TEHRAN, Iran — For the second day in a row, Iran shattered its single-day record for new deaths and infections from the coronavirus, with 272 people confirmed dead among more than 4,200 new cases on Monday.
Like in many other countries, the spiraling outbreak in Iran reflects the government's contradictory virus response. This month, as the daily recorded death toll reached the triple digits, authorities announced tighter restrictions for the hard-hit capital of Tehran. Recently reopened universities and schools, as well as libraries, mosques, cinemas, museums and beauty salons, shut down. On Saturday, the government mandated that all Tehran residents wear face masks outdoors and in public places, warning violators would be fined. Cabinet spokesman Ali Rabiei promised those who tested positive would be closely tracked.
And yet enforcement and measures like contact-tracing in the country of 80 million remain a challenge. Those who disobey face fines of just 500,000 riyals, or $1.60, roughly the price of a burger downtown. Many residents, tired of staying home, now ignore the rules about masks and social distancing to pack indoor cafes and restaurants. As residents defy coronavirus precautions and the government resists a lockdown to salvage its economy, Iran's caseload is skyrocketing.
Iran's health minister Saeed Namaki made an appeal on Sunday for harsher punishments, according to the state-run IRNA news agency, noting the meagre fines for maskless residents would do nothing to boost vigilance. Lamenting that the health ministry's 7,000 inspectors couldn't handle the sprawling city of over 10 million, he empowered the police and Basij forces, a paramilitary wing of the Revolutionary Guard used for internal security, to help enforce pandemic rules. In the coming weeks, Namaki added, authorities plan to extend the mask mandate to other major cities.
Iran emerged early in the pandemic as a global epicenter of the virus and has since seen the worst outbreak in the Middle East, with more than 500,000 confirmed cases and 28,800 deaths. Leaders first played down the virus's risks and, as hospitals filled up, international experts suspected Iran was hiding the true number of infections and deaths. Authorities have since admitted that the outbreak is more severe than reported, with a recent parliamentary report putting the number of infections at "eight to 10 times" higher than official numbers.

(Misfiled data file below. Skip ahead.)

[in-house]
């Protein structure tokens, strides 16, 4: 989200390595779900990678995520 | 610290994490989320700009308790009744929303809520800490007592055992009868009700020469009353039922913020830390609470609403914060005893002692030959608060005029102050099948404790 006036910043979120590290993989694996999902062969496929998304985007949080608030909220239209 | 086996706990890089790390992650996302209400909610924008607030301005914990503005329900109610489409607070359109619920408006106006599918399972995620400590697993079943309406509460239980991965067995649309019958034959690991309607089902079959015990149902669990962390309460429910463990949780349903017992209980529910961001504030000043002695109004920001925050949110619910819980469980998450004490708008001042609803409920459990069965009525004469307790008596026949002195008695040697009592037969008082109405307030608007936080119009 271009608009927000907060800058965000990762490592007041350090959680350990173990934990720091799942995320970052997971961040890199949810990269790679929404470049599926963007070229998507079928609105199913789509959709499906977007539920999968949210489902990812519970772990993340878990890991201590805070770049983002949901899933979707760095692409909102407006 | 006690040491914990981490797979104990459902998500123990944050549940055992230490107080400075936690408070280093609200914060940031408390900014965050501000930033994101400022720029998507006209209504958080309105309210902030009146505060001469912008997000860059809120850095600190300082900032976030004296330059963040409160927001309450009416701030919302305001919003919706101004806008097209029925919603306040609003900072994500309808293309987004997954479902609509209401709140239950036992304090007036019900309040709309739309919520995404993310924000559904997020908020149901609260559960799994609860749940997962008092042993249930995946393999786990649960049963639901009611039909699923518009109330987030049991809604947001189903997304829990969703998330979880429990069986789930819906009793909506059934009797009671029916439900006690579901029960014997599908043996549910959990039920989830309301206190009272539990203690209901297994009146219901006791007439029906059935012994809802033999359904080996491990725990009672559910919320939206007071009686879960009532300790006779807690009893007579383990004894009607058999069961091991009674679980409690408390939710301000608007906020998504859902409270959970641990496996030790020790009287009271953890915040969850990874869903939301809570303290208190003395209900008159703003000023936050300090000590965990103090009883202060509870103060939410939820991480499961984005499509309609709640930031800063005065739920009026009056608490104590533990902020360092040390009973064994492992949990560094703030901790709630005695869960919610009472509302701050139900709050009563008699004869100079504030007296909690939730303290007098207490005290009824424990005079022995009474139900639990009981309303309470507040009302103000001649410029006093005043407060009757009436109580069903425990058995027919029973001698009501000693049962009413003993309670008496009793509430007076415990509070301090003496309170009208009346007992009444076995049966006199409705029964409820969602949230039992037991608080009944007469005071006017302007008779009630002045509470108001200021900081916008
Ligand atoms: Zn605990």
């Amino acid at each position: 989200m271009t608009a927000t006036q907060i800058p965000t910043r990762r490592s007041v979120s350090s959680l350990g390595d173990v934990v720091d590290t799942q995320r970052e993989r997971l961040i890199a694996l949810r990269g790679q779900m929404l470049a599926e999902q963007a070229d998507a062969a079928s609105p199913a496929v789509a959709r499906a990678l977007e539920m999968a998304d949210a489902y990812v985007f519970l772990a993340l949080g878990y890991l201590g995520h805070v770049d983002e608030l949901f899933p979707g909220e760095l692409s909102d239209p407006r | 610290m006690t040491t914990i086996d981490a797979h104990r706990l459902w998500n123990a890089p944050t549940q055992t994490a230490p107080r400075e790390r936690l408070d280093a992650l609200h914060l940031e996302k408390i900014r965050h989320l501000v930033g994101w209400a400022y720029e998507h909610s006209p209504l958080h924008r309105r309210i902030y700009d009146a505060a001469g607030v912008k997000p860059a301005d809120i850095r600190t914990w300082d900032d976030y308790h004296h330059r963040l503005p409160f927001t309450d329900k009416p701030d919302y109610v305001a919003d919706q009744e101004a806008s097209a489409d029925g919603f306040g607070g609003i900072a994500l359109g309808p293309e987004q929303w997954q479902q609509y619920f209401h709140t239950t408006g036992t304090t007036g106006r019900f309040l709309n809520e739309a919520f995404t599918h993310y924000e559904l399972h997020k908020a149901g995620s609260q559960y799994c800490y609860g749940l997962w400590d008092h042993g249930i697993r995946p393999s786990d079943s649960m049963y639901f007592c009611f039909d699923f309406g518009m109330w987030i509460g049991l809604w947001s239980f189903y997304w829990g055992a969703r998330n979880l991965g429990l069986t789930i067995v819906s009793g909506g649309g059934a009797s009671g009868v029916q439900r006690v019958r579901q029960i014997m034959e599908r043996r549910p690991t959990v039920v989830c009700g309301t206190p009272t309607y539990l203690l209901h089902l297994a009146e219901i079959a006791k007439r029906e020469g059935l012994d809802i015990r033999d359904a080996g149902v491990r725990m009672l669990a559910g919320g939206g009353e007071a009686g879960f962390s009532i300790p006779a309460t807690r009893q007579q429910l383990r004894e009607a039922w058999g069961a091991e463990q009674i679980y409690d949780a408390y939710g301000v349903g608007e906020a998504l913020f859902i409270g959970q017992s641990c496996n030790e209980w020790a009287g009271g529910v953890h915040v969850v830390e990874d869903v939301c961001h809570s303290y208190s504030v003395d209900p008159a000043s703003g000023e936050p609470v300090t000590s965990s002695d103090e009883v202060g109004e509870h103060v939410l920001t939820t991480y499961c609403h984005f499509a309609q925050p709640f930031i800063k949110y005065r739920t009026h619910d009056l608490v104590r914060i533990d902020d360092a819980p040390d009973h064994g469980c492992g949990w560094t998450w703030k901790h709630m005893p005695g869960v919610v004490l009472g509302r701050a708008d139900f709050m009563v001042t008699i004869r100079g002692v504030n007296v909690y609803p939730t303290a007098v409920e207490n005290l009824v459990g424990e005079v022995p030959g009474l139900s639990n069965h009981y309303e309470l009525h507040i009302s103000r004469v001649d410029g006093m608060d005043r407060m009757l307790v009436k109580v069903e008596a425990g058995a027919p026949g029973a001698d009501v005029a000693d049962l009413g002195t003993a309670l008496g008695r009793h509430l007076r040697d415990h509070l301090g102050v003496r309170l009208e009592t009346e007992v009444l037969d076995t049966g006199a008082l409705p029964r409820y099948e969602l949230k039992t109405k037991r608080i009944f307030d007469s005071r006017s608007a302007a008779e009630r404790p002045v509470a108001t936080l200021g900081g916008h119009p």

Movement restrictions this spring somewhat checked the spread of the disease. Then the government swiftly reopened the country, desperate to boost its stricken economy. Since June, the case count has steadily increased — and spiked to new heights in recent weeks.
Long before the virus hit, Iran's economy was ailing, pummeled by U.S. sanctions after the Trump administration's unilateral withdrawal in 2018 from Tehran's nuclear accord with world powers. As the death toll soared on Sunday, the nation’s currency plunged to its lowest level ever, following the U.S. administration's decision last week to blacklist Iranian banks that had so far escaped the bulk of re-imposed American sanctions.
As in the White House, where U.S. President Donald Trump and a growing circle of his aides and staff recently tested positive for the coronavirus, the disease has spread to the highest levels of Iran's government, even killing a senior adviser of the country's supreme leader, Ayatollah Ali Khamenei. A number of Cabinet ministers have contracted the virus, as well as top officials including senior Vice-President Eshaq Jahangiri and Vice-President Massoumeh Ebtekar. The head of an Iranian government task force on the coronavirus who had urged the public not to panic over its spread was among the first officials to contract the virus in late February. On Sunday, local media reported the head of the country’s atomic energy organization and the country’s vice-president in charge of budget and planning had also tested positive for the virus.
Iran's initial outbreak coincided with major political events — the 41st anniversary of its 1979 Islamic Revolution that brought its clerical leadership to power, as well as parliamentary elections in which the government desperately sought to boost turnout. Religious considerations also played a role in the Shiite theocracy as authorities declined for weeks to close shrines where the faithful touch or kiss the tombs’ protective bars.
Associated Press writer Isabel DeBre in Dubai, United Arab Emirates, contributed to this report.